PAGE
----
Humans of Boise


Meet Some of Boise’s Finest

by Drew Dodson

Photos by Kimberlee Miller

Boise is brimming with unique talents and individuals that often slip by undetected right under our noses. You can find Urie Layser doing his best to trace back to his childhood roots by throwing daring stunts off of local bridges and cliffs, and now, his motorcycle. For those meandering city streets, Sara Geiger can be found rhythmically picking strings on her banjo as she busks all over Downtown Boise. Meanwhile, Adam Chavarria can be found rocking out at any number of local bars, restaurants and music venues all over the Treasure Valley about 26 nights out of the month. Sector Seventeen aerosol artist Hawk Sahlein is bringing city buildings and infrastructure to life through dazzling murals. Landscape photographer Sage Bielenberg can be found perusing the foothills daily in pursuit of the perfect sunset—that is, when he’s not taking his show on the road to Stanley, McCall and other scenic destinations littered throughout the region. Collectively, these and other “everyday” Treasure Valley residents help make Boise not just a desirable city to live in, but a home for talents of all varieties.

Sara Geiger – Busking Banjo Player

“Both of my parents are musicians, so music has always been in my family. One day I asked my mom for a banjo for Christmas and, lo and behold, she got me a banjo. It’s been like a stress-release…I just kind of get lost in it. I’m not the best banjo player in all of Boise and I don’t care to be. I don’t need to be rich and famous—it’s a hobby. I like to stay modest because I still have that stage fright in me. I don’t want to make a big scene, I just want to be the weird girl playing banjo in the corner. Each dollar that I get, I feel like I play a little bit better, a little bit louder, a little bit more confident. It’s the most rewarding feeling to have multiple people approach you—strangers approach you—and compliment you on what you’re doing. It puts you in a good mood.”

Sage Bielenberg – Landscape Photographer

“I love the outdoors, I love slowing down and taking it all in and I wanted to capture that. So, I started taking photos and they weren’t good at first, but through repetition it clicked. For me, it’s a stress-reliever, it’s something that makes me excited and gives me adrenaline. It balances me. If I can go out and just shoot and be in nature, it helps with everything. It makes me feel fulfilled. On an average day, I’ll shoot maybe 200 photos and then go through and select the best ones. Every few seconds that pass makes the landscape different. I feel that people don’t get out, don’t disconnect enough. So, I’ve always wanted to inspire people to get out and see the world and to show them that I’m not rich, I still have a 9-5 job, but I make it work and so can you. Even if I only inspire one person, my job is done.”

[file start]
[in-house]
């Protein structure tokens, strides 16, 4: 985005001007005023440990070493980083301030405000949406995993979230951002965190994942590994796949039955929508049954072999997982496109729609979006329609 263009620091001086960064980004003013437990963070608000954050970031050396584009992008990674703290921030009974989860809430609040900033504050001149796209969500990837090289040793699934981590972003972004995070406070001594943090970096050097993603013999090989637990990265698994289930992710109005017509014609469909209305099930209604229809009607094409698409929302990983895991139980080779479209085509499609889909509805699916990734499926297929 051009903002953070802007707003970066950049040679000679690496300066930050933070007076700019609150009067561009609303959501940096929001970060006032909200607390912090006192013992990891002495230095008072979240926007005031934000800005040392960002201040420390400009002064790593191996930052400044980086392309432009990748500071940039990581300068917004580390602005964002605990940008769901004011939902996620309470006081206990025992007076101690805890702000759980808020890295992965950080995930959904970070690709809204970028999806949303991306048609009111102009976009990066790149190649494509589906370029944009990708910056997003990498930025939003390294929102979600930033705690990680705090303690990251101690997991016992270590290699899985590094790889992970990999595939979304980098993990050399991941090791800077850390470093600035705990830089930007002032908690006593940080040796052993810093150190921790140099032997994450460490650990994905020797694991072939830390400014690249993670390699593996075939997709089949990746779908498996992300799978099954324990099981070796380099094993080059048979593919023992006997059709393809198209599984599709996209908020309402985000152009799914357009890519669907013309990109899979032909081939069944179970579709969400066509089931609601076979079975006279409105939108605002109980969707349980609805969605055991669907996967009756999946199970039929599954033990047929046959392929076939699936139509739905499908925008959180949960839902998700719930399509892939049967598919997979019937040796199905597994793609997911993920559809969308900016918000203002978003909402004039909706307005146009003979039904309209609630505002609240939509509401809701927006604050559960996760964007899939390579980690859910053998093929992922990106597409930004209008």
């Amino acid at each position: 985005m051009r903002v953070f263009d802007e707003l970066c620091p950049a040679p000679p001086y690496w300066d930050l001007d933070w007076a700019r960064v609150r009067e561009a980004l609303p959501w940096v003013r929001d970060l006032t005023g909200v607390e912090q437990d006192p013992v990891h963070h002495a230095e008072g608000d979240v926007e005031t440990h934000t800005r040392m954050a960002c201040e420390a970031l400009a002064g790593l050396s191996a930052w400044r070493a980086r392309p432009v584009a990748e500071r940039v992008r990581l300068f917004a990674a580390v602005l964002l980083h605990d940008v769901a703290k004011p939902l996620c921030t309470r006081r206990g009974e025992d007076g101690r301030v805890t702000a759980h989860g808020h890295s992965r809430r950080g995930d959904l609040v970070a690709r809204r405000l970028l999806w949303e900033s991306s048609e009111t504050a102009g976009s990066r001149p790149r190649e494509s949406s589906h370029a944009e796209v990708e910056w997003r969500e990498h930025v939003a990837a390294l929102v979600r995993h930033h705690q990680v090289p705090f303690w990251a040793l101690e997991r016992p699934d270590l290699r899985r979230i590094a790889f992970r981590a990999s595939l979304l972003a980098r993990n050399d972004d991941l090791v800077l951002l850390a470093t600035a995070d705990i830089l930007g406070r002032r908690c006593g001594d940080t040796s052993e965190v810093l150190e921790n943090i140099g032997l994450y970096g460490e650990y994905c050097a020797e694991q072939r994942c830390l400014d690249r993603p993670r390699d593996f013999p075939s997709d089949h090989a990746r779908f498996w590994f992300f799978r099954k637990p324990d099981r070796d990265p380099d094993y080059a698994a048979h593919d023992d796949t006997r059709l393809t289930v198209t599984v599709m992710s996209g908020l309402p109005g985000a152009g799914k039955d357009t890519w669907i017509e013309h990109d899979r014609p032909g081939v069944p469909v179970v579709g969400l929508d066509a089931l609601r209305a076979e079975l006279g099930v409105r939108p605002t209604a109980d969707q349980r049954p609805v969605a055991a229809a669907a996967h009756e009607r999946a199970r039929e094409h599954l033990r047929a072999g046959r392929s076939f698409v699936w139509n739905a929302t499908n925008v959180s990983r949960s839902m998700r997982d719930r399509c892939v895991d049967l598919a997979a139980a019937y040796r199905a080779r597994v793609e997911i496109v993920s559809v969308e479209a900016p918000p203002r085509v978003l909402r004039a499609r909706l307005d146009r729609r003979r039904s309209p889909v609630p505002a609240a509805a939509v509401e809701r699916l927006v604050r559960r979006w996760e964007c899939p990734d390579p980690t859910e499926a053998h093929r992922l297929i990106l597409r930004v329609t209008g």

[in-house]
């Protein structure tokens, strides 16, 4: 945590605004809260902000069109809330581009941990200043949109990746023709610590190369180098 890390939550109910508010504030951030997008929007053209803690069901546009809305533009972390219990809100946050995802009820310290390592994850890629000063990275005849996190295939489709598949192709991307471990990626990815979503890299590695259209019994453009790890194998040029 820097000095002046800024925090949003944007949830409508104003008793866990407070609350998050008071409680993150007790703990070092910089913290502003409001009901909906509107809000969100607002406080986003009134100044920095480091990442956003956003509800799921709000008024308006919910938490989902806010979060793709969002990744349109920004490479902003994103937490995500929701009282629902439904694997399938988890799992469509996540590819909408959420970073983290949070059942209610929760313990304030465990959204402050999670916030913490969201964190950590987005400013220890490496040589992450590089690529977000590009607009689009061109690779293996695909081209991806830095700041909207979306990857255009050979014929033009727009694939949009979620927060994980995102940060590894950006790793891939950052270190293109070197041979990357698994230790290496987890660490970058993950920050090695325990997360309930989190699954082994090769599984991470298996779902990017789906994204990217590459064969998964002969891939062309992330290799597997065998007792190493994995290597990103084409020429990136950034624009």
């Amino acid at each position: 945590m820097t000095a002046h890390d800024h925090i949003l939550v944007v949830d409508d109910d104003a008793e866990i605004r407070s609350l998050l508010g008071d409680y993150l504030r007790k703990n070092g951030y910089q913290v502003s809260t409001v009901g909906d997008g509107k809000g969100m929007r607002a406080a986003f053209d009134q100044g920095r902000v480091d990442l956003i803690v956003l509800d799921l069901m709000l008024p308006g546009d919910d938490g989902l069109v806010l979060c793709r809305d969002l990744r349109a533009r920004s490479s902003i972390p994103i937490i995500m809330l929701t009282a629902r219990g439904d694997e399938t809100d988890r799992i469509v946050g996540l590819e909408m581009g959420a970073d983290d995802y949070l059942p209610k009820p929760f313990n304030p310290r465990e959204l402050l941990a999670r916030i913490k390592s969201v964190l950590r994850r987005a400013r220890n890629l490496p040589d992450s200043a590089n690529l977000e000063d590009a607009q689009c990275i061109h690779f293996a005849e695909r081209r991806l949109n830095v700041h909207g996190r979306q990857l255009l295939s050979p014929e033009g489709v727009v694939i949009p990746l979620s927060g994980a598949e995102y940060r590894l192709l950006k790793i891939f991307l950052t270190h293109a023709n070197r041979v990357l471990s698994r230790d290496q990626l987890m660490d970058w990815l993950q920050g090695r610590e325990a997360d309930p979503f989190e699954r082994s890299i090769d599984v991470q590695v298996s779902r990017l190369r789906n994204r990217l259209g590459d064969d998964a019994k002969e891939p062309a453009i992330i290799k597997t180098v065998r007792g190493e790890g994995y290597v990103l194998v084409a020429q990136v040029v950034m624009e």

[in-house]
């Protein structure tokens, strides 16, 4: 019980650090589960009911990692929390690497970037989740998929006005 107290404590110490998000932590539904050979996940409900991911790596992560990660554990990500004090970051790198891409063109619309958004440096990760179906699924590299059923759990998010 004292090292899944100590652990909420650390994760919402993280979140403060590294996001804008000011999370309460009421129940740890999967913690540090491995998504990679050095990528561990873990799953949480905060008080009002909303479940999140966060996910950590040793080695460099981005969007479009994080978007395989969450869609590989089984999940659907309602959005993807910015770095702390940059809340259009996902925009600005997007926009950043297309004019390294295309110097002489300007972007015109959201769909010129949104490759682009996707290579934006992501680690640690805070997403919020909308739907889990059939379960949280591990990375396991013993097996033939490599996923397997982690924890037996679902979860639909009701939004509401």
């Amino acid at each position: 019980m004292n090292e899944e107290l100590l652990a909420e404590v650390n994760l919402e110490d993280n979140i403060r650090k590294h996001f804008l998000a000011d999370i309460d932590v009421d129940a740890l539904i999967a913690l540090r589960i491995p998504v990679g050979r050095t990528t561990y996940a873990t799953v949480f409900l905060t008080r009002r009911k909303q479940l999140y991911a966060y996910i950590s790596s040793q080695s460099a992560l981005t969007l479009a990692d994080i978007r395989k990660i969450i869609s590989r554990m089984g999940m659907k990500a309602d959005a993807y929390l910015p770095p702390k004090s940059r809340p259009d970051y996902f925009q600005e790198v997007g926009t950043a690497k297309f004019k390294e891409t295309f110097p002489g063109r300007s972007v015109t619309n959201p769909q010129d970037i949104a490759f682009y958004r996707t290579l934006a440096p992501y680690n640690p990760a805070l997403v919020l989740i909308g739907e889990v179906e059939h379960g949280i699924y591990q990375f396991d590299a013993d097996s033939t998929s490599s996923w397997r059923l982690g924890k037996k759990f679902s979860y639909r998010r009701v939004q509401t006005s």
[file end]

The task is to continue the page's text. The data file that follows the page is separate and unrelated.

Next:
Addam Chavarria – Solo Guitar Player and Singer

“Growing up we had a keyboard and I taught myself to play by ear. I wanted to play guitar so bad, but I never had a guitar until I was about 16. We got it at a pawn shop for like 30 bucks and I learned how to play that night. My first show I played was at The Reef and that’s where I met most of the people I do shows through now. This is the second year I’ve been able to do it full-time and I’m 24 now. I don’t know, it’s just something I want to do for the rest of my life. I want to put it all in and learn as much as I can because I’m living and breathing music. That’s my life now. Some people see my profession as a dream that is hard to reach or almost impossible. By me succeeding, I’m inspiring others to reach for their dreams.”

Hawk Sahlein – Sector Seventeen Aerosol Artist

“Through graffiti and skateboarding I got into painting and then from there progressed into painting more imagery versus just graffiti lettering. Right around that time Freak Alley was starting and after a while I started doing some pieces down there with Collin [Sector Seventeen partner] and our late friend Jeff. When I’m painting and getting in the zone, listening to music, it’s something that I don’t feel could be replaced by many other things in my life. I look at it as an escape and a place to go to focus on one thing in front of me. When I’m painting for myself or coming up with ideas for projects I’m interested in, it still has that spark that helps me feel my imagination working. It’s a cool place to be. I wouldn’t have gotten this far if Boise hadn’t helped me along the way as a community, finding a place for this kind of art and my style and I’m thankful for that.”

Urie Layser – Acrobatic Stuntman

“I lived in Montana and there was this bridge. I pretty much always wanted to be like my buddy Micah, who was just like this crazy kid. When I started out, I would do whatever Micah would do. He back flipped off a bridge, then I backflipped off of it. I didn’t realize how many times I’ve hucked off of stupid, random stuff until this moment, actually. It’s gotten to the point where it’s been so many years and so many things and so many times that it’s become muscle memory. Really, when it comes down to it, it’s just me just still trying to be dumb like when I was younger—but still safe. I have a few other tricks in my bag of flips, but the backflip is always kind of the go-to. The way you can kind of layout a backflip and the whole sense of slowly being able to throw it around rotation wise has always been my style.”